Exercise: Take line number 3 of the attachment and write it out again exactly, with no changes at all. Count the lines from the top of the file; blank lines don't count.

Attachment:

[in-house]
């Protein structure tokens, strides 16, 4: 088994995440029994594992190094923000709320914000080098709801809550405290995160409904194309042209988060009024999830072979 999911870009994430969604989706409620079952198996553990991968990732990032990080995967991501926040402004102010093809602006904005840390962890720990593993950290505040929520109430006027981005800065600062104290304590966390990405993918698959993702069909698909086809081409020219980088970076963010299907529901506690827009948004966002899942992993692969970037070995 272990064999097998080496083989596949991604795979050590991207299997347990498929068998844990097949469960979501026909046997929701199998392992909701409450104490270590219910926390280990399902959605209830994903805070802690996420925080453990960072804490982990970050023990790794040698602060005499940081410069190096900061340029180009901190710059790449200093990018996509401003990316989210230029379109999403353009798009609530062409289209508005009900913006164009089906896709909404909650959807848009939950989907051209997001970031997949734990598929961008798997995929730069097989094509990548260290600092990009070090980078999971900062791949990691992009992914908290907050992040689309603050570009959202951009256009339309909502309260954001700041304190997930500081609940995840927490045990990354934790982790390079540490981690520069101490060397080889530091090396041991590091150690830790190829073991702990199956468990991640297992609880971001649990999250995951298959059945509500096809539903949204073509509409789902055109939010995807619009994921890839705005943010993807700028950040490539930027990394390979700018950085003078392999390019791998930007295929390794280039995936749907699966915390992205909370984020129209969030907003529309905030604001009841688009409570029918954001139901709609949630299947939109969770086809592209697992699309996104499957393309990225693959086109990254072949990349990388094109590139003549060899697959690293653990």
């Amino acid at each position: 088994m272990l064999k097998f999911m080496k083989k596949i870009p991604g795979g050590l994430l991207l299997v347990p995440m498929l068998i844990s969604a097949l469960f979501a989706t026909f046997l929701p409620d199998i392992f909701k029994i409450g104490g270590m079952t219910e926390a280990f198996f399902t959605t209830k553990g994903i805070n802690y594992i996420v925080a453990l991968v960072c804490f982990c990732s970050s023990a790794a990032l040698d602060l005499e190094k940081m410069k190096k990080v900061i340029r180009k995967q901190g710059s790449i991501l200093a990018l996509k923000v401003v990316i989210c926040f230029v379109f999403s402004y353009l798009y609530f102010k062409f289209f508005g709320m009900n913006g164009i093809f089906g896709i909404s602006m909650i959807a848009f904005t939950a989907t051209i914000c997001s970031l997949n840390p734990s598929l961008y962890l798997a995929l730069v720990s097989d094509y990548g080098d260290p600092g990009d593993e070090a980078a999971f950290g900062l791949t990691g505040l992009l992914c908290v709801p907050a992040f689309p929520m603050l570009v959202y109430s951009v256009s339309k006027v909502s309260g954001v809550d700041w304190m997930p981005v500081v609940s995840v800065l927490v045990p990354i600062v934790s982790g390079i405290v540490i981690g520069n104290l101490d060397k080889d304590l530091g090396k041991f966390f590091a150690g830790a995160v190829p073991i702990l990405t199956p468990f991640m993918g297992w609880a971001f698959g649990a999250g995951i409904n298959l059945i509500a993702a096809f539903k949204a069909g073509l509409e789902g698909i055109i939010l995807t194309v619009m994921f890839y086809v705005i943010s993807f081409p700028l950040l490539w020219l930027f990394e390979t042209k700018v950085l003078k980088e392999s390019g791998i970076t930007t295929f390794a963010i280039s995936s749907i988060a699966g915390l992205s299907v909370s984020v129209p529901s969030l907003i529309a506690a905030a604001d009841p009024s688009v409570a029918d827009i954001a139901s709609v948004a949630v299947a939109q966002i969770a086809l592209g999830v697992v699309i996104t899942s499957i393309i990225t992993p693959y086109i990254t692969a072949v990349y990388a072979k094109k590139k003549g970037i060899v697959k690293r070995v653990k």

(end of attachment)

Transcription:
């Amino acid at each position: 088994m272990l064999k097998f999911m080496k083989k596949i870009p991604g795979g050590l994430l991207l299997v347990p995440m498929l068998i844990s969604a097949l469960f979501a989706t026909f046997l929701p409620d199998i392992f909701k029994i409450g104490g270590m079952t219910e926390a280990f198996f399902t959605t209830k553990g994903i805070n802690y594992i996420v925080a453990l991968v960072c804490f982990c990732s970050s023990a790794a990032l040698d602060l005499e190094k940081m410069k190096k990080v900061i340029r180009k995967q901190g710059s790449i991501l200093a990018l996509k923000v401003v990316i989210c926040f230029v379109f999403s402004y353009l798009y609530f102010k062409f289209f508005g709320m009900n913006g164009i093809f089906g896709i909404s602006m909650i959807a848009f904005t939950a989907t051209i914000c997001s970031l997949n840390p734990s598929l961008y962890l798997a995929l730069v720990s097989d094509y990548g080098d260290p600092g990009d593993e070090a980078a999971f950290g900062l791949t990691g505040l992009l992914c908290v709801p907050a992040f689309p929520m603050l570009v959202y109430s951009v256009s339309k006027v909502s309260g954001v809550d700041w304190m997930p981005v500081v609940s995840v800065l927490v045990p990354i600062v934790s982790g390079i405290v540490i981690g520069n104290l101490d060397k080889d304590l530091g090396k041991f966390f590091a150690g830790a995160v190829p073991i702990l990405t199956p468990f991640m993918g297992w609880a971001f698959g649990a999250g995951i409904n298959l059945i509500a993702a096809f539903k949204a069909g073509l509409e789902g698909i055109i939010l995807t194309v619009m994921f890839y086809v705005i943010s993807f081409p700028l950040l490539w020219l930027f990394e390979t042209k700018v950085l003078k980088e392999s390019g791998i970076t930007t295929f390794a963010i280039s995936s749907i988060a699966g915390l992205s299907v909370s984020v129209p529901s969030l907003i529309a506690a905030a604001d009841p009024s688009v409570a029918d827009i954001a139901s709609v948004a949630v299947a939109q966002i969770a086809l592209g999830v697992v699309i996104t899942s499957i393309i990225t992993p693959y086109i990254t692969a072949v990349y990388a072979k094109k590139k003549g970037i060899v697959k690293r070995v653990k």